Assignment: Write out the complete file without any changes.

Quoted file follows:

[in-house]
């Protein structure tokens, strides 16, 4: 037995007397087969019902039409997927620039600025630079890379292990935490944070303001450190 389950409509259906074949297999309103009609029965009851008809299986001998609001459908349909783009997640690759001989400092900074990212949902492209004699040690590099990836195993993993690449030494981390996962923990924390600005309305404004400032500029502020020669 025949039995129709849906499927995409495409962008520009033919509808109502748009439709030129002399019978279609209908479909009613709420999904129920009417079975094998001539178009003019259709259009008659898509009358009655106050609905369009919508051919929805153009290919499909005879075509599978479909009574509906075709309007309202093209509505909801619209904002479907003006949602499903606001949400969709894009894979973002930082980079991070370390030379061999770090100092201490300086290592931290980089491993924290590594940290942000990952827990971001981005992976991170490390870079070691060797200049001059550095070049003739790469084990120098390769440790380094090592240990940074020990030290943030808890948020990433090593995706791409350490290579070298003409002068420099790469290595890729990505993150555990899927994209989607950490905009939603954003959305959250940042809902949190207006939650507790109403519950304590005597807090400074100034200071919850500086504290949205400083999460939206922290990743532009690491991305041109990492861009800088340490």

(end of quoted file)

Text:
[in-house]
């Protein structure tokens, strides 16, 4: 037995007397087969019902039409997927620039600025630079890379292990935490944070303001450190 389950409509259906074949297999309103009609029965009851008809299986001998609001459908349909783009997640690759001989400092900074990212949902492209004699040690590099990836195993993993690449030494981390996962923990924390600005309305404004400032500029502020020669 025949039995129709849906499927995409495409962008520009033919509808109502748009439709030129002399019978279609209908479909009613709420999904129920009417079975094998001539178009003019259709259009008659898509009358009655106050609905369009919508051919929805153009290919499909005879075509599978479909009574509906075709309007309202093209509505909801619209904002479907003006949602499903606001949400969709894009894979973002930082980079991070370390030379061999770090100092201490300086290592931290980089491993924290590594940290942000990952827990971001981005992976991170490390870079070691060797200049001059550095070049003739790469084990120098390769440790380094090592240990940074020990030290943030808890948020990433090593995706791409350490290579070298003409002068420099790469290595890729990505993150555990899927994209989607950490905009939603954003959305959250940042809902949190207006939650507790109403519950304590005597807090400074100034200071919850500086504290949205400083999460939206922290990743532009690491991305041109990492861009800088340490």